Cool, Canadian air brought a quick end yesterday to the Midwest's hottest weather in decades but a heat was persisted in the Southwest, which has sizzled for two weeks in record heat blamed for more than 200 deaths.
Heavy rains doused the Northeast while a drought cut further into crop production and ate away rangeland grass in the Northern Plains.
Hundred-degree temperatures that spread across the Midwest Monday dropped sharply yesterday morning.
Chicago reported a 102-degree reading Monday -- a record for the date and the city's highest temperature in 24 years. But the mercury dropped into the 80s shortly after sunrise yesterday.
Heavy rains doused Michigan, Ohio and Western Pennsylvania. Up to three inches of rain fell in parts of northwestern Pennsylvania and flash flood watches were posted.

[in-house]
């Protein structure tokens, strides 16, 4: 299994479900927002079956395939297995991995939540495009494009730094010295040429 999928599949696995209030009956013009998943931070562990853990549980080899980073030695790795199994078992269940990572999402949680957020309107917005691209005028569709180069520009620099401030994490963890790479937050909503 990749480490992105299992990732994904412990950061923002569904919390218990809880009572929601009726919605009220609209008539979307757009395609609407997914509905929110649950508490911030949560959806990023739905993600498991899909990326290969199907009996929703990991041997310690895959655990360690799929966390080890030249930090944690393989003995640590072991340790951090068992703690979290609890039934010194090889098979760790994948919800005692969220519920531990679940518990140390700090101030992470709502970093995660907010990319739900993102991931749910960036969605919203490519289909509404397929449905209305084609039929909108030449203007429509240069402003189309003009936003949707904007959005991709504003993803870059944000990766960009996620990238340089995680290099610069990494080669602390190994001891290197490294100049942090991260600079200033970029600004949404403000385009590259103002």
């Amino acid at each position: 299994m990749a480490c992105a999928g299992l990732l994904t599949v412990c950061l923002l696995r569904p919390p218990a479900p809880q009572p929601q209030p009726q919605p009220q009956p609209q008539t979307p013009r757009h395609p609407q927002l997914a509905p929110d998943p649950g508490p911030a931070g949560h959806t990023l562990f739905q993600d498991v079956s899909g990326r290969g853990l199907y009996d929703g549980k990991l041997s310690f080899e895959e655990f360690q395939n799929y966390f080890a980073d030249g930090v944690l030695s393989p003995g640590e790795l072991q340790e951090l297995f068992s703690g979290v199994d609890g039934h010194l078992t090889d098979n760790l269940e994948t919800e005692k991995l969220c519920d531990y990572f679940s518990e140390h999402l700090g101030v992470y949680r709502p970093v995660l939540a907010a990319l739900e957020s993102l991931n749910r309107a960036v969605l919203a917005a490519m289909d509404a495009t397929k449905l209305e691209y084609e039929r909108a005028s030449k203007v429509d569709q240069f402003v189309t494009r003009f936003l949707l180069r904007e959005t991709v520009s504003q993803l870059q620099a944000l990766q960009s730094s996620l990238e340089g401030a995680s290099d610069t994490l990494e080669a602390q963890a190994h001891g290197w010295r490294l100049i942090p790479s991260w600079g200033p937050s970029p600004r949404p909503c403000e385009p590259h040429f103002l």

Crops and rangelands withered across parts of Montana, the Dakotas and Minnesota. Officials in northwestern Minnesota said grain crops were beyond help -- that yields would be sharply below normal even with rain.
Northern and central texas felt some relief Monday. Dallas, after 14 consecutive days of record temperatures, had 103 degrees, failing to break the date's record high of 105. And, for the first time in two weeks, the Dallas medical examiner reported no heat-related deaths.
But the deadly heat moved eastward into Tennessee, where it was blamed for at least deaths.
And Greenbrier, Ark., like many small towns, was facing a critical water supply problem because extremely hot and dry weather. Mayor Eddie Garrett said the city's water supply -- normally 250,000 gallons -- had dropped to 40,000 last week.
"A major fire or something like that would wipe us out," he said.
Other towns have declared states of emergency to close swimming pools and banning use of water for watering lawns and washing cars.